Beach Weather are headed to Bogarts on June 18th with lovelytheband!
With various musical experiences under their respective belts, Beach Weather initially formed back in 2015. The friendship between Santino and Silverman even dated back at least a decade prior. As the story goes, they served up a series of EPs—Chit Chat, What A Drag, and Basement Sessions—and logged quite a few miles on the road, building an audience one show at a time.
Since then, life has happened. Santino built a career in graphic design, got married, and became a dad (twice). Silverman furthered his career in music production and songwriting. Powers survived a tornado and got engaged but also stayed in the industry – touring and writing for Nashville artists, and editing for a video production company. The guys stayed connected. Santino remembers, “The conversations keep circling back to a mutual desire to make music together again. It turned into, ‘if you guys were down, I’d be down.’”
While living in three separate states, the band remotely started sharing voice memos, titles, and ideas that eventually evolved into Pineapple Sunrise. Around the same time, “Sex, Drugs, Etc.” organically caught fire. A sync on Spanish language NETFLIX drama Control Z stirred up initial buzz. On social media, TikTok users implemented the song in a myriad of ways, touching every facet of culture from Stranger Things to K-pop. The success transferred over to streaming platforms as the track has amassed 400+ Million streams and is officially Gold certified in the US. It remains Top 10 at Alt (#1 most played at KROQ and 98.7) since reaching #1 this past October.
“We never thought ‘Sex, Drugs, Etc.’ would be the song people gravitate to,” he admits. “I can relate to the meaning of it personally. It’s about having anxiety. I don’t really go out. I’m not a big party guy. I’m the opposite; I’m a homebody. It’s amazing to see a lot of listeners identify with it.” They’ll undoubtedly identify with what the band has in store on Pineapple Sunrise as well. The single “Unlovable” begins with a laidback verse punctuated by claps. It culminates on a chantable chorus awash in fuzzy distortion as Santino pleads, “Oh no, oh my God, how’d I get so damn unlovable?”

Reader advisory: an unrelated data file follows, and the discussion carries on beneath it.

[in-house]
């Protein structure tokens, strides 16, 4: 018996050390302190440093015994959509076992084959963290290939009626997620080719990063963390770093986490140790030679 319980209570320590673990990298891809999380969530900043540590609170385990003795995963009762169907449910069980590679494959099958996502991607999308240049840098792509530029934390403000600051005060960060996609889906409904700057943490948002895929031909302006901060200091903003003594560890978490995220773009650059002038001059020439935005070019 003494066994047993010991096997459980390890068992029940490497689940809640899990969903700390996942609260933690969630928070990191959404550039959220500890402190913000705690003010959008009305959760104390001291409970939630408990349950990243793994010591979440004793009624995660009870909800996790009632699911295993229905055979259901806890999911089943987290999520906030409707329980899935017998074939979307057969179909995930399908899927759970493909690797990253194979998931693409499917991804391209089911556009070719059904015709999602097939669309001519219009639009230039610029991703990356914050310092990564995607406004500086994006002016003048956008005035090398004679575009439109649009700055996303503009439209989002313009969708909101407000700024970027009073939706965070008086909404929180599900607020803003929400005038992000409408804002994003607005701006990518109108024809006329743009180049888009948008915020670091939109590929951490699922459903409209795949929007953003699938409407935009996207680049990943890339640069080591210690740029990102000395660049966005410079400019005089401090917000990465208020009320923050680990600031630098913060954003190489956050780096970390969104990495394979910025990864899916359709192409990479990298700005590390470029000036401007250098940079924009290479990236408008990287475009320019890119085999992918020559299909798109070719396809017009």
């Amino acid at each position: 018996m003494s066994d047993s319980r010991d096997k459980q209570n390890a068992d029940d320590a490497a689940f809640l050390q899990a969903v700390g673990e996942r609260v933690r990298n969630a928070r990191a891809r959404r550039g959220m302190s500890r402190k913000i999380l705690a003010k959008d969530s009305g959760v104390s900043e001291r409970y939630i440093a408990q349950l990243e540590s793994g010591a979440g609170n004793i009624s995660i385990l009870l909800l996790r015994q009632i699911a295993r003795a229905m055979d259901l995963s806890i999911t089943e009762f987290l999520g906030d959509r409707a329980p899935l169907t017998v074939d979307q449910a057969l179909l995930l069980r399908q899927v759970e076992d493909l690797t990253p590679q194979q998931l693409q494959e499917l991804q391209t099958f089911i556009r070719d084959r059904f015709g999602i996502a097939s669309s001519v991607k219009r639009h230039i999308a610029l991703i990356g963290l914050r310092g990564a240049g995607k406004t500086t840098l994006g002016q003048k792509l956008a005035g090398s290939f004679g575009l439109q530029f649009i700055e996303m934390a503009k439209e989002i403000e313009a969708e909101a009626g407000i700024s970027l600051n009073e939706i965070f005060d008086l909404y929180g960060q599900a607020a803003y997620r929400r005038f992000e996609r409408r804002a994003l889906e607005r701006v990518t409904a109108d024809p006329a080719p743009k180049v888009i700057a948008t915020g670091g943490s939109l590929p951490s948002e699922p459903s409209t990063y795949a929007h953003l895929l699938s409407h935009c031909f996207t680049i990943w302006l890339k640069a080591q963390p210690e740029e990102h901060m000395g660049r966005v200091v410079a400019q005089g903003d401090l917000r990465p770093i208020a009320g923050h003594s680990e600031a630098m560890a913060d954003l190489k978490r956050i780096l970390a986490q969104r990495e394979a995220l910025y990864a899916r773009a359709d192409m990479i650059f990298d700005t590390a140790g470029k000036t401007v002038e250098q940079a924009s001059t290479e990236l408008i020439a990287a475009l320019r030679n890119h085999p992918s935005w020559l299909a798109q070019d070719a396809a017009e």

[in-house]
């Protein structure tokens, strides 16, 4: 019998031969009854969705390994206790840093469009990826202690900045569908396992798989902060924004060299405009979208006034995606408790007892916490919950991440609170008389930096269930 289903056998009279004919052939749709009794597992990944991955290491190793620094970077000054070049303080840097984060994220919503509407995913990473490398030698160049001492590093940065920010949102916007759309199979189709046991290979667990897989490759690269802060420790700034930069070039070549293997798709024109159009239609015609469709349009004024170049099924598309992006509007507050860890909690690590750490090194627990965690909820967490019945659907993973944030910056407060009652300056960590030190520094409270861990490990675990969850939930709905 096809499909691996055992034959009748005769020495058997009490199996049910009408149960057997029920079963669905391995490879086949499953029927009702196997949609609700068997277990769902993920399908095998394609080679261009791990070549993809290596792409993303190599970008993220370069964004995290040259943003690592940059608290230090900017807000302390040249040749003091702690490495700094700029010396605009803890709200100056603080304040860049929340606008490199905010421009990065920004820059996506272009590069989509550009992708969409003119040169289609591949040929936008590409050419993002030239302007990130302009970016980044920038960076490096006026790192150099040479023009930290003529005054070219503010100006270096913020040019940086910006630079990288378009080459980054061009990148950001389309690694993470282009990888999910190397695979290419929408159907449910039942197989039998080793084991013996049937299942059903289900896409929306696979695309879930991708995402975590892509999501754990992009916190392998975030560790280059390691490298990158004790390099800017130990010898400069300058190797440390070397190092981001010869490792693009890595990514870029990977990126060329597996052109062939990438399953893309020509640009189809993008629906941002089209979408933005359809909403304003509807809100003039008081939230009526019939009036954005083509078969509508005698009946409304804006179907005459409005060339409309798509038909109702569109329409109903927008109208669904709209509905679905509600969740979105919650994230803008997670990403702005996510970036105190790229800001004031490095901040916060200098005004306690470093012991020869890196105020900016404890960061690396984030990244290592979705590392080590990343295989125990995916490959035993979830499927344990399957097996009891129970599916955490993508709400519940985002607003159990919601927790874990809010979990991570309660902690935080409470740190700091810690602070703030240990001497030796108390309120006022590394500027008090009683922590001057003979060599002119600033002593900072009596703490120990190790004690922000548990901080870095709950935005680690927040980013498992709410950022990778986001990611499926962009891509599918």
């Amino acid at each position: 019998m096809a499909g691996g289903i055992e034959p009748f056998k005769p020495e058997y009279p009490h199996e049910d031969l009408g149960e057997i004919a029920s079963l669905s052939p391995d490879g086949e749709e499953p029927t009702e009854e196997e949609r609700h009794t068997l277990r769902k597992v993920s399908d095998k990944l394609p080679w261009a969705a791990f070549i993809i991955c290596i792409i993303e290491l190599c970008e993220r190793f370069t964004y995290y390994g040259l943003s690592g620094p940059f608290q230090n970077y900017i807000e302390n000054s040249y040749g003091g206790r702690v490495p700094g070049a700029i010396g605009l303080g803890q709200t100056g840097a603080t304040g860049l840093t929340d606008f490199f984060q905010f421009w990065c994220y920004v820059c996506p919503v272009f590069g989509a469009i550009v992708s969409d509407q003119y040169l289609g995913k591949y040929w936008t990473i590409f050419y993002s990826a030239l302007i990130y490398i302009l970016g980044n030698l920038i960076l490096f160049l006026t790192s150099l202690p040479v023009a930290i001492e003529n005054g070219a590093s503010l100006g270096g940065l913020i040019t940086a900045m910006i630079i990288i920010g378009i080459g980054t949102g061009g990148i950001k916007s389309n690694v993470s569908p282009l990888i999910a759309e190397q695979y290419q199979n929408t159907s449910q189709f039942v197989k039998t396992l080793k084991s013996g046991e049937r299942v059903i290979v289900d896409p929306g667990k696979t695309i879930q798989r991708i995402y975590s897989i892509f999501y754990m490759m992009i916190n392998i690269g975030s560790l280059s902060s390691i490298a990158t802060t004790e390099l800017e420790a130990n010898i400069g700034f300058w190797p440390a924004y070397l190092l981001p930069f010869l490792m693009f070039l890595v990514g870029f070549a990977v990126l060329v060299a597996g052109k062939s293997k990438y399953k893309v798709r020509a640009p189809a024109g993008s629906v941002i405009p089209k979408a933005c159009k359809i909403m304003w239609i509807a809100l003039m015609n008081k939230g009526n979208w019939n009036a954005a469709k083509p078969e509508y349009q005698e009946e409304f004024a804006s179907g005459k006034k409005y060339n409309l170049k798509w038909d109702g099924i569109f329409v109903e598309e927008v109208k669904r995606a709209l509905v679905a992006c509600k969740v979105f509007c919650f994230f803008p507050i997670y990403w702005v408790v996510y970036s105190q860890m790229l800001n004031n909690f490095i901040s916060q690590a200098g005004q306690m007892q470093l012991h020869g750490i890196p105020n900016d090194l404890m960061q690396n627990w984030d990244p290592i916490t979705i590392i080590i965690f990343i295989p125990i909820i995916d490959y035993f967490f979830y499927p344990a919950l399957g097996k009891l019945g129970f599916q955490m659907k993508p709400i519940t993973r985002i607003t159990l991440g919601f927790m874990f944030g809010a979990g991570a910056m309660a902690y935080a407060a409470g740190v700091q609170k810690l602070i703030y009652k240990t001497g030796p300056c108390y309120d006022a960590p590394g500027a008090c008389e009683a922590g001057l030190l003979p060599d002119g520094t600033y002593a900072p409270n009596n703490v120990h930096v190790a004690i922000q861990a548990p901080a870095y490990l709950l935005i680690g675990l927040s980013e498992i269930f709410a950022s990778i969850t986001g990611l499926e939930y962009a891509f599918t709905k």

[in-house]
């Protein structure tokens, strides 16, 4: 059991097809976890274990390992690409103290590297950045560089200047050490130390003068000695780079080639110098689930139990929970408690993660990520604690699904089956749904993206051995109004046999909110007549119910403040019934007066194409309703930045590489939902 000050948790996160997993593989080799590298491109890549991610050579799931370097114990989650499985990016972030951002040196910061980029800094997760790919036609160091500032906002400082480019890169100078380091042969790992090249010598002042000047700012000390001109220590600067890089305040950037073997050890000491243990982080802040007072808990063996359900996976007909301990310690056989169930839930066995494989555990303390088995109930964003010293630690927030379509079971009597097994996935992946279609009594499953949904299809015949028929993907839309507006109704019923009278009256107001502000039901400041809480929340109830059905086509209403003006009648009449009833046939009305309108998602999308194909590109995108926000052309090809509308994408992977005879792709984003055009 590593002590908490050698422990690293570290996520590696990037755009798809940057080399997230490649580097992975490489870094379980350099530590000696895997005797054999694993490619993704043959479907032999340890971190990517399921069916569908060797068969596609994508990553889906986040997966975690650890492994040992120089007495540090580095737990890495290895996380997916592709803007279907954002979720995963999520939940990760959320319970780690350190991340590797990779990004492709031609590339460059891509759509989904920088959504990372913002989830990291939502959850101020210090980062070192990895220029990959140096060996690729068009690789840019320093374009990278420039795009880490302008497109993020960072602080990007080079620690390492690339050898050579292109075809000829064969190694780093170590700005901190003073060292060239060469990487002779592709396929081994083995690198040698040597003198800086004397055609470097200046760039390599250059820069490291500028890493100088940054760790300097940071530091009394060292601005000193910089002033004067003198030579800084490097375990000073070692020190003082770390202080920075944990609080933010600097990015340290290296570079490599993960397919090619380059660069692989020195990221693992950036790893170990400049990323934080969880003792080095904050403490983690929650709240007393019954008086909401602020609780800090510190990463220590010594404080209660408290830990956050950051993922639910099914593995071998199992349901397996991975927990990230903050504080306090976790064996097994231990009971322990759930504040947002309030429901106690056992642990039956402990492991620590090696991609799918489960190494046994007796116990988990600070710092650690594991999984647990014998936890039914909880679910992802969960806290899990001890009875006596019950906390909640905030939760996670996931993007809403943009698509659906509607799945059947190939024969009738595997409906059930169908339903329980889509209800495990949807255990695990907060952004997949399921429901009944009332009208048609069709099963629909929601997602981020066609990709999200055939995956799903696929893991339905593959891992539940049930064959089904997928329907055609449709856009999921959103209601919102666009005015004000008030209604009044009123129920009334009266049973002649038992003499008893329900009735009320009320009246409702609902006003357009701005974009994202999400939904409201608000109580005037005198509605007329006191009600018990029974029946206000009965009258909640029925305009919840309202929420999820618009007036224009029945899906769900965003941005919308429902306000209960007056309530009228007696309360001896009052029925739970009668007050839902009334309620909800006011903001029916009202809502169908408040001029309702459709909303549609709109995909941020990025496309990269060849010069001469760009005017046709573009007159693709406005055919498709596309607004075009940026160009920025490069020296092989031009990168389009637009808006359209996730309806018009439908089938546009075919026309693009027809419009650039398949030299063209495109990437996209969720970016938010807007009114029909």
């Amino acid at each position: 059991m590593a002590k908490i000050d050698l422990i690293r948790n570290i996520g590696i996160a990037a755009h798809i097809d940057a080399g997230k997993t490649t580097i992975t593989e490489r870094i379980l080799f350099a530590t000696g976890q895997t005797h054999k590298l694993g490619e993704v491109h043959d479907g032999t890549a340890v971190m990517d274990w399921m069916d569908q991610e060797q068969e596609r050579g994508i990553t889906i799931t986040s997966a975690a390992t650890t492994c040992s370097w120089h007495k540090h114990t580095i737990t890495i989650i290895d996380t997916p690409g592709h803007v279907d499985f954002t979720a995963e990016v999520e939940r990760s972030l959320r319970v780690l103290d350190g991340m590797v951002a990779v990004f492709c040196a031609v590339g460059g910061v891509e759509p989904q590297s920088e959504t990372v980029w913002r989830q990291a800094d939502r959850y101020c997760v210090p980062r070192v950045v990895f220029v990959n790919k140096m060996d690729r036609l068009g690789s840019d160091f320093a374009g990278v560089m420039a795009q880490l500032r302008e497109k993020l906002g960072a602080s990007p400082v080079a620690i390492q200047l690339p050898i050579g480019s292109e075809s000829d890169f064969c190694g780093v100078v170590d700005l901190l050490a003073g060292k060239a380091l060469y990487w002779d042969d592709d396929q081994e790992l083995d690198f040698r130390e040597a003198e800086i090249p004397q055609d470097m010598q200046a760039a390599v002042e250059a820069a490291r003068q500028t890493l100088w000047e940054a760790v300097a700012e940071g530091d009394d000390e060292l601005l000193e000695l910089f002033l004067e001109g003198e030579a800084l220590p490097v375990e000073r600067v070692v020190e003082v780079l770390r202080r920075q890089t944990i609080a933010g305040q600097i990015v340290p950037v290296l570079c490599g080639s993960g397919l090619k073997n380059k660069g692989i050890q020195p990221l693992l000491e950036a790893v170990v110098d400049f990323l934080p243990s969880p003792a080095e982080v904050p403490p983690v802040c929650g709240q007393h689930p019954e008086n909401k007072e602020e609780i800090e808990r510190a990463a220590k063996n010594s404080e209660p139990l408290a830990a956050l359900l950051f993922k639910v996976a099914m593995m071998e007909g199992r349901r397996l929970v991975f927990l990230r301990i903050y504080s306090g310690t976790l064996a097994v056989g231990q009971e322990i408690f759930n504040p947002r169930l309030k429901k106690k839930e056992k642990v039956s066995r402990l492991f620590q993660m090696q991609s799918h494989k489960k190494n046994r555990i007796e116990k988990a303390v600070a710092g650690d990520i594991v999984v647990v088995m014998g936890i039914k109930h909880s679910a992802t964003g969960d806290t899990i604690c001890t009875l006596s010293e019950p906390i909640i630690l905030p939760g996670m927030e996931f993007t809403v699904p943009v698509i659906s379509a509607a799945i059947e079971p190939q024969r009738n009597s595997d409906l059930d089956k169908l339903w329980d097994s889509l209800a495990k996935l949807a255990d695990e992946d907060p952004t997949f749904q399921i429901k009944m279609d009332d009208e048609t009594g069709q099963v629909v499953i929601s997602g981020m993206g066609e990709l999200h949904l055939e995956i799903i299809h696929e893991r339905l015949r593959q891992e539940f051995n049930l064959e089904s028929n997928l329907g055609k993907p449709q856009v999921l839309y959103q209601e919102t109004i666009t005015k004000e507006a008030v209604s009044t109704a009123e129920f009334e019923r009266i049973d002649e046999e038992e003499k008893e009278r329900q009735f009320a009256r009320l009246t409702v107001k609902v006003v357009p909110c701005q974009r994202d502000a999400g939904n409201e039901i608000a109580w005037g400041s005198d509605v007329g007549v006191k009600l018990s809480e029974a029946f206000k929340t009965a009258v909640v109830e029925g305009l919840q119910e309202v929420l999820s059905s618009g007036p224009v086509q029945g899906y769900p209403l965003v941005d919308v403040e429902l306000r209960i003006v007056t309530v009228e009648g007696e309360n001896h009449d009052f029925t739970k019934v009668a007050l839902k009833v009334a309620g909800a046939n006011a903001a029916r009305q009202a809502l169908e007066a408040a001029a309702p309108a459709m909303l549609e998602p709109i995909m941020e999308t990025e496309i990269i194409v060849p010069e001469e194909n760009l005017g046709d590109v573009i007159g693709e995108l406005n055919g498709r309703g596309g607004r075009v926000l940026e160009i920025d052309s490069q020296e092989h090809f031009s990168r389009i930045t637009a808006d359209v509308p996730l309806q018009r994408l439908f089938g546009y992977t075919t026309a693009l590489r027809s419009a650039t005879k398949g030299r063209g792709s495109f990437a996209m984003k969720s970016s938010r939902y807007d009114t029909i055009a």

“In a way, it’s a self-deprecating anthem,” he observes. “You feel crazy, you’re trying to figure out your own brain, and you’re locked out of your own head. You ask, ‘Why am I unlovable?’ It’s a relatable idea though. Musically, there’s a lot of energy to it. It’s one of the heavier rock tracks, but it’s still Beach Weather.”
“When you listen to us, I hope you feel like you discovered something new and fresh,” he concludes. “All of our songs are different from one another. We want you to play our music on a long drive through the desert or at the beach relaxing at night. We’ve all experienced so much in and out of music. Now, we found our comfort zone with Beach Weather, and we’re just kind of loving it.”